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Flash Review Journal, 2-24: Shimmer & Fling
Beyond Indonesian Tradition with Besur, Manring and Murgiyanto

By Lisa Kraus
Copyright 2005 Lisa Kraus

PHILADELPHIA -- Usually my hand is busy jotting notes when I'm watching a dance I plan to review. Not so for Bambang Besur Suryono's performance, the final segment of "Reinventing Tradition: New Dance in Indonesia," seen February 7 at the Community Education Center. Like a force of nature, Suryono exudes extreme focus and primal power, stilling my pen and my mind.

In "Perjalanan Tubuh" (Adventure of the Body), Besur is swathed in gold-brown batik cloths which, instead of being wrapped sarong style, are layered as though draped over a mountain. And, not unlike a mountain, he begins and ends cross-legged and still, rooted with every nerve and fiber, every cell present. We hear a deep raspy breathing before the light is bright enough to see, then from within the heap of cloth, out glide the gracefully arcing hands of the Javanese classical dancer.

A description of exactly what Besur does is much less compelling than the effect it all has which, mysteriously, is far more than the sum of its parts. He tips and shifts, unfurling fingers passing through multiple mudras (hand shapes, some with meanings). A loose waist-length mane gives him the edge of a wild yogi. His voice, complex as any gamelan, resembles a didgeridoo, resonating from way deep. Or it takes on the nasal harmonics of Tibetan overtone singing. His extreme slowness is broken once or twice by sharp cries. With arms flinging out he seems suddenly overtaken by a bird vision. He channels other animals, and seemingly gruff elders. We can't know the exact images that sweep through Besur's consciousness. But the quality of his engagement with them is never less than thunderously intense. Movements pass through his body like slow-moving seaweed.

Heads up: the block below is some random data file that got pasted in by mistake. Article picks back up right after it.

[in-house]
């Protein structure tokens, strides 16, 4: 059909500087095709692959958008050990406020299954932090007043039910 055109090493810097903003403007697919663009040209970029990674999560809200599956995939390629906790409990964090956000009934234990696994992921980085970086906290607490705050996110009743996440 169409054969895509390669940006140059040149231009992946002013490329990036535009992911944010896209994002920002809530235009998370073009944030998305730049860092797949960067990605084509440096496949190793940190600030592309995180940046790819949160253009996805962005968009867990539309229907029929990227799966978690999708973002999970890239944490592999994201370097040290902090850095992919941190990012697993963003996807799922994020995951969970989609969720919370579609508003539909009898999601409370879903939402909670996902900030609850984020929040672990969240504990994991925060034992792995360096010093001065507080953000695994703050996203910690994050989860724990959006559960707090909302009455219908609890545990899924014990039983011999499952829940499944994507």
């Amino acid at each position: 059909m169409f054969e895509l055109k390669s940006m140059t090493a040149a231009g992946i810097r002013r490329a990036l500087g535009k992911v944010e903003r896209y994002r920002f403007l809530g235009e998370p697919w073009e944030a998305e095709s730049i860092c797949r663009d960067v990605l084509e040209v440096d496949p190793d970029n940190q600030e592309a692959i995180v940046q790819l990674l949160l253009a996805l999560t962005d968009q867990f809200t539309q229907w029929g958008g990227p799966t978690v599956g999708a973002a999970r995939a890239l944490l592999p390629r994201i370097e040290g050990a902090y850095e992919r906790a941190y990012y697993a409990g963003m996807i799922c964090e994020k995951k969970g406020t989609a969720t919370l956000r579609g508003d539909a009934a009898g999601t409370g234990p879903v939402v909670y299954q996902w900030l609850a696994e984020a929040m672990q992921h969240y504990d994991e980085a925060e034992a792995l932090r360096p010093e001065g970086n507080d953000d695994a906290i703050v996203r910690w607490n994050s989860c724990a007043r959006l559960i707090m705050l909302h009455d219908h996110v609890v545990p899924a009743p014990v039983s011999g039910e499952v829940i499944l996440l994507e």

At one point Besur places a delicate white-faced Javanese mask over his face, changing his appearance without much altering the movement quality. He chimes together small Tibetan cymbals. Besur struggles with unknown adversaries, or unspecified difficulties. Brow furrowing, he leans into his effort.

By the end Besur's gone through a process challenging to fully comprehend. But we can completely understand the quality of his engagement and his extreme corporeal embodiment. It leaves us wanting nothing more. It is revelatory, all-too-rarely seen, and memorable enough that one need take no notes.